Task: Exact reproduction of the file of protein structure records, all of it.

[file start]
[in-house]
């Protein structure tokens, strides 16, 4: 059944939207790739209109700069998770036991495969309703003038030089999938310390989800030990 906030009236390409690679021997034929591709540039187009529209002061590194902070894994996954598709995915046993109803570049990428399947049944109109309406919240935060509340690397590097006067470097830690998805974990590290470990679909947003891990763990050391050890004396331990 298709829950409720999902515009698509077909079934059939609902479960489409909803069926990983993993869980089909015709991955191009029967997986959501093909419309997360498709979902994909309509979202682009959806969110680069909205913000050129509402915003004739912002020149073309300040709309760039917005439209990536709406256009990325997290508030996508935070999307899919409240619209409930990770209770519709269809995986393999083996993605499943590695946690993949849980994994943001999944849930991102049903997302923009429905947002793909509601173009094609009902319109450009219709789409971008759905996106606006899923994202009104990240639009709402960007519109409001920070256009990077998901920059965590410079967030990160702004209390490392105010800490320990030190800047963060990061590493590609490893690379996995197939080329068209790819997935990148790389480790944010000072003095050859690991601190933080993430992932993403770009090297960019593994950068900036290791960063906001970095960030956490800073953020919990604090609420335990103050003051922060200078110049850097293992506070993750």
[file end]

[in-house]
């Protein structure tokens, strides 16, 4: 059944939207790739209109700069998770036991495969309703003038030089999938310390989800030990 906030009236390409690679021997034929591709540039187009529209002061590194902070894994996954598709995915046993109803570049990428399947049944109109309406919240935060509340690397590097006067470097830690998805974990590290470990679909947003891990763990050391050890004396331990 298709829950409720999902515009698509077909079934059939609902479960489409909803069926990983993993869980089909015709991955191009029967997986959501093909419309997360498709979902994909309509979202682009959806969110680069909205913000050129509402915003004739912002020149073309300040709309760039917005439209990536709406256009990325997290508030996508935070999307899919409240619209409930990770209770519709269809995986393999083996993605499943590695946690993949849980994994943001999944849930991102049903997302923009429905947002793909509601173009094609009902319109450009219709789409971008759905996106606006899923994202009104990240639009709402960007519109409001920070256009990077998901920059965590410079967030990160702004209390490392105010800490320990030190800047963060990061590493590609490893690379996995197939080329068209790819997935990148790389480790944010000072003095050859690991601190933080993430992932993403770009090297960019593994950068900036290791960063906001970095960030956490800073953020919990604090609420335990103050003051922060200078110049850097293992506070993750």